Innovating Justice: Ideas from the NetherlandsAb Currie, PhD
Tuesday, July 16, 2013
The semi-annual meeting of the International Legal Aid Group (ILAG) is the pre-eminent international legal aid conference in the world. Delegates from about 25 countries, including Asian, African and Latin American nations, attend this conference. The focus of the ILAG is on access to justice in European nations, as well as other common law countries. The conference series began twenty years ago in The Hague as a small group of legal aid researchers and policy-makers gathered together to discuss policy and program developments in the Netherlands occurring at that time. Since then, the ILAG conference has become a valuable event for researchers and policy-makers to discuss on-going research and policy initiatives in view of meeting the challenges in administration of legal aid, as well as access to justice barriers in general.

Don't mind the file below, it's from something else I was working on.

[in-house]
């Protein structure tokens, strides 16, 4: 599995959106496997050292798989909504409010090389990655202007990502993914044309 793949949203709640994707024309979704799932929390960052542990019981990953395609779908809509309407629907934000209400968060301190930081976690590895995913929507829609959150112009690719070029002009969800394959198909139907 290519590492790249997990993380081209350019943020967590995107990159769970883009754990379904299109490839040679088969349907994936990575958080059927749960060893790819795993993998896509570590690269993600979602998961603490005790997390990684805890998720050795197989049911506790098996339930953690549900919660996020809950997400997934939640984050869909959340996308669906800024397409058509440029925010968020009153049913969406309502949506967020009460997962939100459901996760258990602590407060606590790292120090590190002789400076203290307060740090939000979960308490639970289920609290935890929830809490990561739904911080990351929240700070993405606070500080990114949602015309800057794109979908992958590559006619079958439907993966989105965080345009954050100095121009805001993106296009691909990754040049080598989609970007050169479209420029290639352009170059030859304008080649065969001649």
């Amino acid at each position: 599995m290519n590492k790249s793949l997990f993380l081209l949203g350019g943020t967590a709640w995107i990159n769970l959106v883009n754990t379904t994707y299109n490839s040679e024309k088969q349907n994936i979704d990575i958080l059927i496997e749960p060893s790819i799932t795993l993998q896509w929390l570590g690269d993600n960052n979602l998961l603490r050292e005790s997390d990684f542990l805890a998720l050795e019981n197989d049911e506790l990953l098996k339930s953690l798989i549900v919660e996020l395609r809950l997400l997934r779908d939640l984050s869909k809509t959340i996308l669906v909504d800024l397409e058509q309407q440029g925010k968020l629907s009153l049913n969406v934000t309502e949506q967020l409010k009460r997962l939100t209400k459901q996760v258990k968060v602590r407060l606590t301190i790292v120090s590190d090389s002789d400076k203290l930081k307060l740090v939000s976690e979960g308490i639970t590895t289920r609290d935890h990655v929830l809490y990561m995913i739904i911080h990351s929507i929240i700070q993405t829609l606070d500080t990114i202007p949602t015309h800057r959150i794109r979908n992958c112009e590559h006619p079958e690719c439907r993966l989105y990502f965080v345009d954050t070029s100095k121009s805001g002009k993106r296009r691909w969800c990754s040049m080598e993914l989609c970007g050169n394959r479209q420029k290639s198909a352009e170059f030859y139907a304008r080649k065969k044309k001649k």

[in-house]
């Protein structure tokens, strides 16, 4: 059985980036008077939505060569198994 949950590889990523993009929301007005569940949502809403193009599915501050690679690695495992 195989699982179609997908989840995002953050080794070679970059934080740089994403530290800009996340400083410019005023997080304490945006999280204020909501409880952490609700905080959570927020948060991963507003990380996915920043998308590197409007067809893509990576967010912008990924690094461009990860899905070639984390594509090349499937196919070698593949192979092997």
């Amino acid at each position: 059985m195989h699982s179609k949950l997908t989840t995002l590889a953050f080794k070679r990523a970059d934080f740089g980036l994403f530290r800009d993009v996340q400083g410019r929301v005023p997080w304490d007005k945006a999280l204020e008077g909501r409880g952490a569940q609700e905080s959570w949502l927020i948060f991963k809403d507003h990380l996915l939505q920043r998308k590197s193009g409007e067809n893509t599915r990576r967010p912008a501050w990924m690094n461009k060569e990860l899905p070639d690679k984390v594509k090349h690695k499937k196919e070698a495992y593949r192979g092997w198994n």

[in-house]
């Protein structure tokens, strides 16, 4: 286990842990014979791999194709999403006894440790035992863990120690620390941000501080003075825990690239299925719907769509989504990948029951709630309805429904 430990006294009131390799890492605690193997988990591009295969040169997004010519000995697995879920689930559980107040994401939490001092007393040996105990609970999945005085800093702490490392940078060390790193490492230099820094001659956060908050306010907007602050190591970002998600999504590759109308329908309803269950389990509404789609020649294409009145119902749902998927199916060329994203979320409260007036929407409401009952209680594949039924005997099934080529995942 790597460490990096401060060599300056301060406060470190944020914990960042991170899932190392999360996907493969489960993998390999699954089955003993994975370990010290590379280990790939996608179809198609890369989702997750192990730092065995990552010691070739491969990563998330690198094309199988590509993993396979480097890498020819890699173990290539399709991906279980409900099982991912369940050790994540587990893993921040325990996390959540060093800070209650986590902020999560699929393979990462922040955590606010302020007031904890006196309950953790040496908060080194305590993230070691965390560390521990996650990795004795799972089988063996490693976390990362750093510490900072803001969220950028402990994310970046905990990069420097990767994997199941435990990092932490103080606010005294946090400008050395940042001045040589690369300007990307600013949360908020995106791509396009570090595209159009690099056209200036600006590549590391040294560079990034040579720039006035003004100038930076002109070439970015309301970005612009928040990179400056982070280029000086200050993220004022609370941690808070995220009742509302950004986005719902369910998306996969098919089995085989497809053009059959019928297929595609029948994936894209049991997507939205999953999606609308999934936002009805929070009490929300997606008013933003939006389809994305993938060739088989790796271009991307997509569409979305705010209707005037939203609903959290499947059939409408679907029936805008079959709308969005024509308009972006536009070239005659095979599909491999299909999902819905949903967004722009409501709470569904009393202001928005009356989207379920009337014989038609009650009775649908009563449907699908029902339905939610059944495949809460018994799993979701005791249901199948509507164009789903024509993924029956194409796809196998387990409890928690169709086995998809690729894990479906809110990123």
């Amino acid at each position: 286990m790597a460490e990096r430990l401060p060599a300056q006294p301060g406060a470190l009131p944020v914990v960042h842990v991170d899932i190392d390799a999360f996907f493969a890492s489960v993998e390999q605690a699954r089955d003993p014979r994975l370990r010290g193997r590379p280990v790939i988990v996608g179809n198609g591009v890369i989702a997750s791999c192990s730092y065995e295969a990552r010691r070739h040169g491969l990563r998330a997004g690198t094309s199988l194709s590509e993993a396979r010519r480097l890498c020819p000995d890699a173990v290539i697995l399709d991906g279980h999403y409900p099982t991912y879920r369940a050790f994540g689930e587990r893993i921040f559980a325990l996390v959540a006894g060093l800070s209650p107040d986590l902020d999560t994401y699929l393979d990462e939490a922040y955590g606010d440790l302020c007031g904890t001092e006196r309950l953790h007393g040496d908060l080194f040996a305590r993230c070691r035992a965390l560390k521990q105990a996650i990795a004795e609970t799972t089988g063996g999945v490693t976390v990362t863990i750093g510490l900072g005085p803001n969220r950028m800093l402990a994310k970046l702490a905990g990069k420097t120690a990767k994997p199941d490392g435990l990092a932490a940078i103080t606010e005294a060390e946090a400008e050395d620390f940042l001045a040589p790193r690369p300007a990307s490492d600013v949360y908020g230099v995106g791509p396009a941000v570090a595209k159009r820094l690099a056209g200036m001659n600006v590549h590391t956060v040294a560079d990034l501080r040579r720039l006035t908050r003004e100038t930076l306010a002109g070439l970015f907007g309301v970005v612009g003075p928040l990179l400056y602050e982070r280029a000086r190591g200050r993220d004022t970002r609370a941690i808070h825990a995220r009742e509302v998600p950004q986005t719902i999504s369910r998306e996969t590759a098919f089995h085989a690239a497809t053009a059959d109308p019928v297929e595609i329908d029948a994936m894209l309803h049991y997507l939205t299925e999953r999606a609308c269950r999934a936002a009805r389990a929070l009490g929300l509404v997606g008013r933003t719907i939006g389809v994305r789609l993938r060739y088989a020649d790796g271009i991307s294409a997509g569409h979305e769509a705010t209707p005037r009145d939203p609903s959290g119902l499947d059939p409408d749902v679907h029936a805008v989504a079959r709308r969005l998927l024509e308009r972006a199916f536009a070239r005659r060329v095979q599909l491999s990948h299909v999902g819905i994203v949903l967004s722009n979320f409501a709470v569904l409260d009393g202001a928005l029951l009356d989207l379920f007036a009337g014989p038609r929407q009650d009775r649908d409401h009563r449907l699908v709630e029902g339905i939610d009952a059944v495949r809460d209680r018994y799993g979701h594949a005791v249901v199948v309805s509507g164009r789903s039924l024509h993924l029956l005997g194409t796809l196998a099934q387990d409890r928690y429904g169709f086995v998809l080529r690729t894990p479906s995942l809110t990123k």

This year, the conference theme, Legal Aid in Difficult Times, offered the opportunity for speakers from around the world to share their reserach on issues ranging from the role of new technologies in securing access to justice, to how jurisdictions from around the world are coping with budgetary restraints that have challenged their ability to provide legal services. A presentation by Ab Currie from the Canadian Forum on Civil Justice and Michele Leering from the Community Advocacy and Legal Centre examined the role of intermediaries in expanding access to justice services to the disadvantaged. Intermediaries working in a true partnership with lawyers can extend the reach of lawyers, provide access to groups that are otherwise very difficult to reach and can assist professional legal service providers in offering more holistic assistance. These intermediaries provide knowledge about communities and clients to which lawyers do not have the skills to assess. For example, Richard Cohen, the CEO of Epoq Legal Limited, discussed how a private sector for-profit company can successfully provide unbundled on-line legal assistance at a relatively low cost when compared with conventional lawyers’ fees. The message to the traditional legal services providers was clear: if you do not find a way to provide legal services at a cost that people are willing and able to pay, someone will move in and take the business from you. Another presentation, this one delivered by Bonnie Hough, the manager of several California court-based self-help programs, focused on the utility of these kinds of programs in state civil courts. In California, self-help generally means having lawyers advise and review court documents for pro se or unrepresented litigants, but not actually representing them. Hough’s experience suggests that well-prepared self-representing litigants raise questions about their real lives rather than legal issues and employ other tactics frequently used by lawyers. Hough suggests that this is probably better for judges (who are “holistically” oriented) to solve peoples’ legal problems. These three examples provide only a flavour of the interesting discussions at the ILAG conference. Readers should go to the ILAG website at www.Ilagnet.org to access material from the 2013 and previous conferences.